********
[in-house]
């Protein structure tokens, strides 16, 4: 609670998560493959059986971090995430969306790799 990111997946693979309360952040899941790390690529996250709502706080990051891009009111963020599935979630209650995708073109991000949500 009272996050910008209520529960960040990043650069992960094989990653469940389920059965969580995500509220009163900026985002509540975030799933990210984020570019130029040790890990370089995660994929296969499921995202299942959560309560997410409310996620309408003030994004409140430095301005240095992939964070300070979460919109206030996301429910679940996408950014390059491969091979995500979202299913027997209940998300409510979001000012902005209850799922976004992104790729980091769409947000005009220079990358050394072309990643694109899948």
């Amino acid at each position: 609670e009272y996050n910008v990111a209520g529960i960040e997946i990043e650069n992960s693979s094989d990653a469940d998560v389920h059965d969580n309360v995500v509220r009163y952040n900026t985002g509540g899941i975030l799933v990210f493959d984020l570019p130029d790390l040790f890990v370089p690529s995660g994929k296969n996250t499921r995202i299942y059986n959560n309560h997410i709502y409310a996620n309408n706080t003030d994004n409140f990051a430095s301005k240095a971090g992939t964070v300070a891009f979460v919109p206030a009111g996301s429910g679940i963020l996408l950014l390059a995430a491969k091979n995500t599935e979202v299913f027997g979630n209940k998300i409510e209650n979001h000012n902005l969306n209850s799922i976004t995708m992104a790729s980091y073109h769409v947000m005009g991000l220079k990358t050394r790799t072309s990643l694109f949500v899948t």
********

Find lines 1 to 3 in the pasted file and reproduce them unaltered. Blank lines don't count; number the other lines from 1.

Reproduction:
[in-house]
């Protein structure tokens, strides 16, 4: 609670998560493959059986971090995430969306790799 990111997946693979309360952040899941790390690529996250709502706080990051891009009111963020599935979630209650995708073109991000949500 009272996050910008209520529960960040990043650069992960094989990653469940389920059965969580995500509220009163900026985002509540975030799933990210984020570019130029040790890990370089995660994929296969499921995202299942959560309560997410409310996620309408003030994004409140430095301005240095992939964070300070979460919109206030996301429910679940996408950014390059491969091979995500979202299913027997209940998300409510979001000012902005209850799922976004992104790729980091769409947000005009220079990358050394072309990643694109899948």
């Amino acid at each position: 609670e009272y996050n910008v990111a209520g529960i960040e997946i990043e650069n992960s693979s094989d990653a469940d998560v389920h059965d969580n309360v995500v509220r009163y952040n900026t985002g509540g899941i975030l799933v990210f493959d984020l570019p130029d790390l040790f890990v370089p690529s995660g994929k296969n996250t499921r995202i299942y059986n959560n309560h997410i709502y409310a996620n309408n706080t003030d994004n409140f990051a430095s301005k240095a971090g992939t964070v300070a891009f979460v919109p206030a009111g996301s429910g679940i963020l996408l950014l390059a995430a491969k091979n995500t599935e979202v299913f027997g979630n209940k998300i409510e209650n979001h000012n902005l969306n209850s799922i976004t995708m992104a790729s980091y073109h769409v947000m005009g991000l220079k990358t050394r790799t072309s990643l694109f949500v899948t």